As Africa Malaria Day is being marked, the BBC's Tom Japanni reports on Zanzibar's relatively successful efforts to combat the disease which kills more Africans than any other.
Biishe Ahmed is one of the 230,000 Zanzibaris to have been given an insecticide-treated bed net in recent years.
Sheikh Makame hopes the new drugs will cure his daughter
"These ones repel mosquitoes and so we've not had anymore cases of malaria," he says.
Malaria is the leading cause of death in Zanzibar, Tanzania's semi-autonomous archipelago in the Indian Ocean.
The authorities here have done more to tackle the disease than many other African states, which have more vibrant economies.
Mosquitoes breed easily in the many rice fields on both Zanzibar and the smaller island of Pemba.
More than 90% of malaria cases are the most virulent strain, Plasmodium falciparum.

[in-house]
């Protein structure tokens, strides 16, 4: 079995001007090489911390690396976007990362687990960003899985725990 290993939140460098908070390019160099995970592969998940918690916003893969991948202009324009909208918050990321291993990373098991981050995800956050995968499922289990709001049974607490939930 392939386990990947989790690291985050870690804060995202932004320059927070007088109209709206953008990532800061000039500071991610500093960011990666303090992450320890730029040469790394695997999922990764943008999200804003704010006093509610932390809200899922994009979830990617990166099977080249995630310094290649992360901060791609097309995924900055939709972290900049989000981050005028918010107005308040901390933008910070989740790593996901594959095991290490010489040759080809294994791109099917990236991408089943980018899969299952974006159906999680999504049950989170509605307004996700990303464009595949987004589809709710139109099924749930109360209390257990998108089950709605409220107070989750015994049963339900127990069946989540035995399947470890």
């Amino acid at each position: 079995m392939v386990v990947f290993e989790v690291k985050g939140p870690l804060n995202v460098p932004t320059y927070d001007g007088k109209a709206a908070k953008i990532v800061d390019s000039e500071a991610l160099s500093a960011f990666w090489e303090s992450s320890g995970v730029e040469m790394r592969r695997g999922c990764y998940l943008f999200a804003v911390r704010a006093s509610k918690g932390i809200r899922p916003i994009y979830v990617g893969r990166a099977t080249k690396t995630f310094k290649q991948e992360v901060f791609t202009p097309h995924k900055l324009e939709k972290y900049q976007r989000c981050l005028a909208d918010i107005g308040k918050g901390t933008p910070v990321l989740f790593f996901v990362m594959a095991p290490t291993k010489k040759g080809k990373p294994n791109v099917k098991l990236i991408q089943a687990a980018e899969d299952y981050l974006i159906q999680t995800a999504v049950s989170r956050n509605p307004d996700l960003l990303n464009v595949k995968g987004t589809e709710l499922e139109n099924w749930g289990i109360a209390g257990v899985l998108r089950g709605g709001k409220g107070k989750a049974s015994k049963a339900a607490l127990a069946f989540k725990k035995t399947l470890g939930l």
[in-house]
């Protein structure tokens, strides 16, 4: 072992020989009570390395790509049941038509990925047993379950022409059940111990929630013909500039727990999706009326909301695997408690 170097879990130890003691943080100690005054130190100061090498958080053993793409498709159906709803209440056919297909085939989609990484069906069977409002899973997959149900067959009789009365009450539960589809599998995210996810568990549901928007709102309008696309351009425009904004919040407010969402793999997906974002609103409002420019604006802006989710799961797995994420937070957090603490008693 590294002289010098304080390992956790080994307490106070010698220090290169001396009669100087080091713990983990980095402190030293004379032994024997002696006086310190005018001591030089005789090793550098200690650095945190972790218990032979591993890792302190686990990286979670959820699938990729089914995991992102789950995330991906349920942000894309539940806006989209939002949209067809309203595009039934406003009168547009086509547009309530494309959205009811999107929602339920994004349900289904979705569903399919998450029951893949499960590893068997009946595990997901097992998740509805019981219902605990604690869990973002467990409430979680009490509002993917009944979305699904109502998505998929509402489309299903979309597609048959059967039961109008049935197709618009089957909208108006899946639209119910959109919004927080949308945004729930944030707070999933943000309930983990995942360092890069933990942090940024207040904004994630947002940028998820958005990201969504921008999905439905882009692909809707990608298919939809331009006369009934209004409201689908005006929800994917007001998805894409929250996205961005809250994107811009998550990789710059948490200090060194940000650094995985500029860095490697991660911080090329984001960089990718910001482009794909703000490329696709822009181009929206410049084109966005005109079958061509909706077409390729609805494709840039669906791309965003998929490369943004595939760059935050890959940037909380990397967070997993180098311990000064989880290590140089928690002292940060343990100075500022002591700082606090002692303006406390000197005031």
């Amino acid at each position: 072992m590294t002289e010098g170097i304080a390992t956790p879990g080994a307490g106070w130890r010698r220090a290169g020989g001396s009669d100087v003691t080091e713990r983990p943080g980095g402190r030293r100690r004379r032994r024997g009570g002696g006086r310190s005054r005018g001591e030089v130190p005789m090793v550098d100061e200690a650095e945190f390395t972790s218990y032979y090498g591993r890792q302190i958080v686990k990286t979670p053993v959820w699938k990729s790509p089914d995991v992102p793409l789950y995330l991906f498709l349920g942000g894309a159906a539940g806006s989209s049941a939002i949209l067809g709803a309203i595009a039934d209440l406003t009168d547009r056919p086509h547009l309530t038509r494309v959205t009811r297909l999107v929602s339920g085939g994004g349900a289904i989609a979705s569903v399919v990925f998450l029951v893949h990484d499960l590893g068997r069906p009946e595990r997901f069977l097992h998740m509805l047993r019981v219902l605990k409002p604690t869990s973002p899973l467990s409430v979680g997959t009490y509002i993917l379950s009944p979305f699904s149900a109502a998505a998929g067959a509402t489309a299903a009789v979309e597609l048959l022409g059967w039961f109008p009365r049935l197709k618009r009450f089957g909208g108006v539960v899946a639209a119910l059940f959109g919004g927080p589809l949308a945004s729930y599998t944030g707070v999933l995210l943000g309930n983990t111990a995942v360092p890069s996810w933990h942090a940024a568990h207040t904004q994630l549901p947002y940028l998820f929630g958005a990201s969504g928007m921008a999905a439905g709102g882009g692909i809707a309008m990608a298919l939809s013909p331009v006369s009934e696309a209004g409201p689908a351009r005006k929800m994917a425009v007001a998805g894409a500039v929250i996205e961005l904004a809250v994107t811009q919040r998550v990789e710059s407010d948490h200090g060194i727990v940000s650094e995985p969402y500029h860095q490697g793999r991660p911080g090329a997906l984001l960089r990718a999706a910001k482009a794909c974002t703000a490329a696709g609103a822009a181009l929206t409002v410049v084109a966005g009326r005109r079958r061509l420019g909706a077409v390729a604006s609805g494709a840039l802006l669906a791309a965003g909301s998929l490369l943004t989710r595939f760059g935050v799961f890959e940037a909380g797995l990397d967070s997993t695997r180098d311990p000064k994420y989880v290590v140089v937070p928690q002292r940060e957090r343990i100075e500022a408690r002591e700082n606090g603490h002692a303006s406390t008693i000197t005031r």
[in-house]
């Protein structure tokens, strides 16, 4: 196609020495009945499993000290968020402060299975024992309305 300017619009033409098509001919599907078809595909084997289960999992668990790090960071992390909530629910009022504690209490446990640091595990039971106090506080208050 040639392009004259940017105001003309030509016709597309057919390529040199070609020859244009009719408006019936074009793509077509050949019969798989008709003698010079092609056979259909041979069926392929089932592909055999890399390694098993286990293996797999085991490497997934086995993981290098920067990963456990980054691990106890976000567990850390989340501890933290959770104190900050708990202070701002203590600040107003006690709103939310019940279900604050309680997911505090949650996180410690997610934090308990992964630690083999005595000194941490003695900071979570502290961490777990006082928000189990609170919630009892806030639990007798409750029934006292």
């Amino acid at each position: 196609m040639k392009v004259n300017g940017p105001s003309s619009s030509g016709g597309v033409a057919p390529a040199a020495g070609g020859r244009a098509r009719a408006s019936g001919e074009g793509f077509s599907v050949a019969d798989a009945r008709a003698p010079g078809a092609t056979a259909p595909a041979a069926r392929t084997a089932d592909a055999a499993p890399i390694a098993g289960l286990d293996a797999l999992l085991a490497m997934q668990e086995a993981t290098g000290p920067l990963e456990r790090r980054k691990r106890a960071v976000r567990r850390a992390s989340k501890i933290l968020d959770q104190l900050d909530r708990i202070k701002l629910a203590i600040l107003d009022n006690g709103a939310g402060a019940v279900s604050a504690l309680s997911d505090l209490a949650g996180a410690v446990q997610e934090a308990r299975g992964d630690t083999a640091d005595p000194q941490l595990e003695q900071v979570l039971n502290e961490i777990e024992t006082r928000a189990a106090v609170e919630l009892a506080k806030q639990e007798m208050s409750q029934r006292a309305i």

Alongside the use of treated bed nets, the other main plank of Zanzibar's battle against malaria is the use of Artemisinin-based Combination Therapy (ACTs).
Zanzibar's health service switched to ACTs in 2004, after growing resistance to chloroquine, previously the most commonly used drug.
At Wete district hospital, Sheikh Makame, recalls that once he was so sick with malaria that he had been unable to move.
"But when I was brought here and given ACT, I recovered fast. That's why I've brought my child who is also suffering from malaria."
Mosquitoes breed in Zanzibar's rice fields
The man in charge of Zanzibar's fight against malaria, Abullahi Ali, says they want to distribute a further 70,000 treated bed nets, taking the total figure to 300,000.
Zanzibar's strategy to fight malaria was closely modelled on the World Health Organization's Roll Back Malaria initiative.
ACTs cost $2-$3 a dose - far more than chloroquine but the programme has been supported by the Global Fund to Fight Aids, Tuberculosis and Malaria, which has pledged $6.1m.
The authorities hope that this money will help them to meet their 2008 targets of curing 80% of malaria cases and giving treated bed nets to 80% of all households, starting with those with pregnant woman and children under five.